Town Council Seals Fate of Deer in Watchung, NJ
To the Echoes-Sentinel of Watchung NJ...
It is unfortunate that the Township of Watchung is falling
for the extremist pro-killing stance taken by a minority of its residents in
regard to the deer living within the town boundaries. Despite reasoned
arguments against hunting raised by three members of the Watchung Town
Council, Mayor Albert Ellis chose to ignore science and the public interest and
cast the deciding vote that sealed the deer's fate.
Mayor Ellis listened while a letter written by Division of
Fish and Wildlife biologist Susan Martka was read during a recent town
council meeting. In the letter, Ms. Martka said that it is biologically
impossible to support a deer population of more than 1,700 in an area of only six
This means that the population estimates claiming a larger
population that were given to the town council were inaccurate and not
based on fact.
Initiating a hunt based on information that has been
proven inaccurate is highly irresponsible, and implies a prejudice on part of
Mayor Ellis and the council members who voted against the deer.
This decision by the town council may cost taxpayers
$17,500 or more, and is unlikely to reduce the deer herd. Figures cited by the
Union County Parks Department confirm this. The Parks Department documented a
27% rise in the deer population of Watchung Reservation in the four-year
period following the start of hunting in 1994. Just before the hunt began,
an aerial count showed 139 deer living on 4,600 acres of land. Another
survey was conducted four years later and 177 deer were counted. This atrocious
hunt resulted in the deaths of over 700 deer and cost taxpayers more than
$200,000. All this, and the deer herd was seen to increase.
When deer are hunted, the surviving deer are left with
more food, more habitat, and more breeding opportunities. As a result of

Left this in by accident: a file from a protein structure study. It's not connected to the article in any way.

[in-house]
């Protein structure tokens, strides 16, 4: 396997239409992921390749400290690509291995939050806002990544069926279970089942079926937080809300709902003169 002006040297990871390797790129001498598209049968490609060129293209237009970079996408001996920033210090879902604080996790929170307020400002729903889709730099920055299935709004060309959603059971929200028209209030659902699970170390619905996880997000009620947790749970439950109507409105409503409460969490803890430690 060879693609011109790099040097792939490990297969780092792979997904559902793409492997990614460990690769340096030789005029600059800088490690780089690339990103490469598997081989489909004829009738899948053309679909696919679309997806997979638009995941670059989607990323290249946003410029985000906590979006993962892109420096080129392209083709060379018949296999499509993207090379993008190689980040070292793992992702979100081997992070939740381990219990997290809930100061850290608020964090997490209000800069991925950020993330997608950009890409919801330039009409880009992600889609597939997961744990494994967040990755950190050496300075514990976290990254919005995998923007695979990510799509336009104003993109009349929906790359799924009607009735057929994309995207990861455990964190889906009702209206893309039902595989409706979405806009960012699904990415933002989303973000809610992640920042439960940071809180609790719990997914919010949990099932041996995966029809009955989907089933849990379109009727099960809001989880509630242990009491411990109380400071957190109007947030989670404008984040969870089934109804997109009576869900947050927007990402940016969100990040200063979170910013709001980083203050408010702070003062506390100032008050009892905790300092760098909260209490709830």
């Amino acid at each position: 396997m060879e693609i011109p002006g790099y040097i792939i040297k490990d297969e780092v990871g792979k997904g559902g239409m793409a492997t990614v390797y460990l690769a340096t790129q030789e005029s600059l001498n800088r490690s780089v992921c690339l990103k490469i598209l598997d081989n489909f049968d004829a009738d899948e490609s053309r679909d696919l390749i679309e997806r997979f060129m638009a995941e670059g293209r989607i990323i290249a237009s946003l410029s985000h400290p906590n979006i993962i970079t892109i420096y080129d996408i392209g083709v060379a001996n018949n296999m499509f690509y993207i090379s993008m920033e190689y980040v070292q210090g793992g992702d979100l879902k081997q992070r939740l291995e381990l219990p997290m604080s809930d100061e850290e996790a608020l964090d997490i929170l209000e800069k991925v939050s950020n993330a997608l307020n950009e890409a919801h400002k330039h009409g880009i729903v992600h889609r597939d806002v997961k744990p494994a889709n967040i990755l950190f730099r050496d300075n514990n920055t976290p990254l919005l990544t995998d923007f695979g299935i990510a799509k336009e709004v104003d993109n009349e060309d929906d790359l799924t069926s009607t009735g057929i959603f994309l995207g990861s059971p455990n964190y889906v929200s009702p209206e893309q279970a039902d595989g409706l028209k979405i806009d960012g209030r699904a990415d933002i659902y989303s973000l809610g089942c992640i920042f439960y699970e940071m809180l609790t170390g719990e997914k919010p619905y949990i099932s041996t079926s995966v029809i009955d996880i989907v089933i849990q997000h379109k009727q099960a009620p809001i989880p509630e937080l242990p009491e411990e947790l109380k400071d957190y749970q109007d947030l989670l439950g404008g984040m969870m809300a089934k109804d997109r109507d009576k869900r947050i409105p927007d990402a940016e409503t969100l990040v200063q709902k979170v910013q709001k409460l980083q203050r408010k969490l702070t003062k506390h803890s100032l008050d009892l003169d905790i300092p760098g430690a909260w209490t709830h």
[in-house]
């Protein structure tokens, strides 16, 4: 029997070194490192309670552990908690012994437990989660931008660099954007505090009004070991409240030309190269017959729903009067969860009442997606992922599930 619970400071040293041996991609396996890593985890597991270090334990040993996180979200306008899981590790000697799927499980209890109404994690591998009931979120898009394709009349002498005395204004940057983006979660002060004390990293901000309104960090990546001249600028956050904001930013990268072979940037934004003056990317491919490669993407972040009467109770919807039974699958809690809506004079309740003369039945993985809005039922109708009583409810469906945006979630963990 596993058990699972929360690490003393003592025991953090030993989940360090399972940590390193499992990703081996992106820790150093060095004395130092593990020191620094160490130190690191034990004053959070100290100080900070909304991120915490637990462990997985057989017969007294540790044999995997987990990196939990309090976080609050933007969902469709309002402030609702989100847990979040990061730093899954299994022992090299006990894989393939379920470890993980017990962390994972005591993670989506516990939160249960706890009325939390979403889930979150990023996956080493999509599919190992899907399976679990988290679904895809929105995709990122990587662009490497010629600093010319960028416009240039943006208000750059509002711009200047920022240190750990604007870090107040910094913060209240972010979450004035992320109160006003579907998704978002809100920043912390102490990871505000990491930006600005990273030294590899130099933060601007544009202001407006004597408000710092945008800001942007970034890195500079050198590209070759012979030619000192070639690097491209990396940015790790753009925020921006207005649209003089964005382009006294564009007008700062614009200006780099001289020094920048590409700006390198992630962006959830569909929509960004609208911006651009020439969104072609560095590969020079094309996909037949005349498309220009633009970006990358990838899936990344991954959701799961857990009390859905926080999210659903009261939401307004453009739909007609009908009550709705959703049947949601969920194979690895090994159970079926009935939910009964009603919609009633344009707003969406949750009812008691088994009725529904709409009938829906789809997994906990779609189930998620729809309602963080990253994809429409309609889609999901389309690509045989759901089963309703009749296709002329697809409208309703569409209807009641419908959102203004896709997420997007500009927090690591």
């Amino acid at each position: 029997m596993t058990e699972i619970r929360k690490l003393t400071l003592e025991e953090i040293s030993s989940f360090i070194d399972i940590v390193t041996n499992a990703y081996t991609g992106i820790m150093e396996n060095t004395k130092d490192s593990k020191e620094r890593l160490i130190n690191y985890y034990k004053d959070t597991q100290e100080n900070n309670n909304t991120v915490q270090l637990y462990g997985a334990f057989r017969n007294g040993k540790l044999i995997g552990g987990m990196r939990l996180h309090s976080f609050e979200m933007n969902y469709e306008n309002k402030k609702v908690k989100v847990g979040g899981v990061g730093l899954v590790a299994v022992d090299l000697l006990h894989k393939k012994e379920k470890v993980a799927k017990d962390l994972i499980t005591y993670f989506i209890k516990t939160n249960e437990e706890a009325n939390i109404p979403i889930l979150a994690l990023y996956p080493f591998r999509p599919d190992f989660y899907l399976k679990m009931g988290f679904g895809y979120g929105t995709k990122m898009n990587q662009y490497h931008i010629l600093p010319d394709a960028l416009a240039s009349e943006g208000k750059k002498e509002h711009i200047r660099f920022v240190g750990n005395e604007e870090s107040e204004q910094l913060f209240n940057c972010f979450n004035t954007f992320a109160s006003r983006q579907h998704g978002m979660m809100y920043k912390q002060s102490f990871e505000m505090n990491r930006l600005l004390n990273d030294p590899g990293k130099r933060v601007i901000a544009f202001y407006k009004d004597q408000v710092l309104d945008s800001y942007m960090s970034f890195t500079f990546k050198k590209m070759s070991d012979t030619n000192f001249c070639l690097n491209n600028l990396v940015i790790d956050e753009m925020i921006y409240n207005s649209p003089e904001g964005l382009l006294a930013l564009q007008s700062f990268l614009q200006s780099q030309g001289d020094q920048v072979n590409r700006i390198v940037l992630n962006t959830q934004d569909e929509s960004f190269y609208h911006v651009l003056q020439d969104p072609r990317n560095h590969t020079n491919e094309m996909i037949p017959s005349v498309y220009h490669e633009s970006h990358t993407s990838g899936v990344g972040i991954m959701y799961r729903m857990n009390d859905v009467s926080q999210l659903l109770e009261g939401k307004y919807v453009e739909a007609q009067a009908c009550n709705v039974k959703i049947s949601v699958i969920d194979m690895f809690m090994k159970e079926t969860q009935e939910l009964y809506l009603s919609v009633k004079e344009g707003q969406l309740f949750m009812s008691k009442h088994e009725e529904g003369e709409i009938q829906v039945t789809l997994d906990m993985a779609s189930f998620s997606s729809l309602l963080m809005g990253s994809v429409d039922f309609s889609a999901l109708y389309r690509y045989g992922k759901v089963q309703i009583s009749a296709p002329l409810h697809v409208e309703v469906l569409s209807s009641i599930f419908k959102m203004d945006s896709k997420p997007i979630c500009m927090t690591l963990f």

this artificial reduction in the deer herd, does eat more, grow stronger
and often carry twins and triplets - something that does not happen when
deer populations approach a density that is ideal for a given area of
habitat. This is how deer populations increase after hunting, and the Division
of Fish and Wildlife and private deer killing special interests
exploit this phenomenon for their own financial game while hiding behind the myth
that deer hunting will work to reduce deer populations.
As town council members Debra Joren and Wayne Otto
mentioned at the meeting, townships such as Princeton, Bridgewater and Bernardsville
have drastically reduced deer accidents by using road reflectors and better
street lighting, and this comes at a lower cost to taxpayers than killing.
This measured, responsible approach should have been implemented as it
would come much closer than hunting ever will to solving the township's
deer problems, because hunting only exacerbates existing problems.
behalf of our members and supporters in the township of Watchung and
throughout New Jersey, we urge the town council to reverse the death
sentence it handed to the deer and explore instead the plethora of non-violent
population control options that have been proven effective in the long term.
We would be happy to work with Watchung on implementing a non-violent deer
New Jersey Field Office
Wildlife Watch, Inc.